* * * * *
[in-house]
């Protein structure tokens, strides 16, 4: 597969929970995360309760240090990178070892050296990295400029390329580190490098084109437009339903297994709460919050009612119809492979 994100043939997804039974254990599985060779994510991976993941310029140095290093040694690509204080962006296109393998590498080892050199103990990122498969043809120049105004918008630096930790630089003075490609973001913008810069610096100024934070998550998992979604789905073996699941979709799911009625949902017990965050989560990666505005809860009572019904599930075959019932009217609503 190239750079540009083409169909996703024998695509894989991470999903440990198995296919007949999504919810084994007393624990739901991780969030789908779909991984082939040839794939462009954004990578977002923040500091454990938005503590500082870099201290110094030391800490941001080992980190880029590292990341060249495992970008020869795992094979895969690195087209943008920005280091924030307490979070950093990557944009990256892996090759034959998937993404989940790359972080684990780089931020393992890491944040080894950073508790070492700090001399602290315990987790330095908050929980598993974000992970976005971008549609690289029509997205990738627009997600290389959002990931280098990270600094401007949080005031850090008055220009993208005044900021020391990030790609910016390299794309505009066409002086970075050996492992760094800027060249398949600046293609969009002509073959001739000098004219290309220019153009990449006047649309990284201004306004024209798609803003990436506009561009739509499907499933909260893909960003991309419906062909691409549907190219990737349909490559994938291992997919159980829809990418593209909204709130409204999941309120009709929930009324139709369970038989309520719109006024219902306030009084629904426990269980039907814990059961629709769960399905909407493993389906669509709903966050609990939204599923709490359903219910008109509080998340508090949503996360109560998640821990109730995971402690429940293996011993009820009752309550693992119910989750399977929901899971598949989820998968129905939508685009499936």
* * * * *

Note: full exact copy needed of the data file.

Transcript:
[in-house]
């Protein structure tokens, strides 16, 4: 597969929970995360309760240090990178070892050296990295400029390329580190490098084109437009339903297994709460919050009612119809492979 994100043939997804039974254990599985060779994510991976993941310029140095290093040694690509204080962006296109393998590498080892050199103990990122498969043809120049105004918008630096930790630089003075490609973001913008810069610096100024934070998550998992979604789905073996699941979709799911009625949902017990965050989560990666505005809860009572019904599930075959019932009217609503 190239750079540009083409169909996703024998695509894989991470999903440990198995296919007949999504919810084994007393624990739901991780969030789908779909991984082939040839794939462009954004990578977002923040500091454990938005503590500082870099201290110094030391800490941001080992980190880029590292990341060249495992970008020869795992094979895969690195087209943008920005280091924030307490979070950093990557944009990256892996090759034959998937993404989940790359972080684990780089931020393992890491944040080894950073508790070492700090001399602290315990987790330095908050929980598993974000992970976005971008549609690289029509997205990738627009997600290389959002990931280098990270600094401007949080005031850090008055220009993208005044900021020391990030790609910016390299794309505009066409002086970075050996492992760094800027060249398949600046293609969009002509073959001739000098004219290309220019153009990449006047649309990284201004306004024209798609803003990436506009561009739509499907499933909260893909960003991309419906062909691409549907190219990737349909490559994938291992997919159980829809990418593209909204709130409204999941309120009709929930009324139709369970038989309520719109006024219902306030009084629904426990269980039907814990059961629709769960399905909407493993389906669509709903966050609990939204599923709490359903219910008109509080998340508090949503996360109560998640821990109730995971402690429940293996011993009820009752309550693992119910989750399977929901899971598949989820998968129905939508685009499936």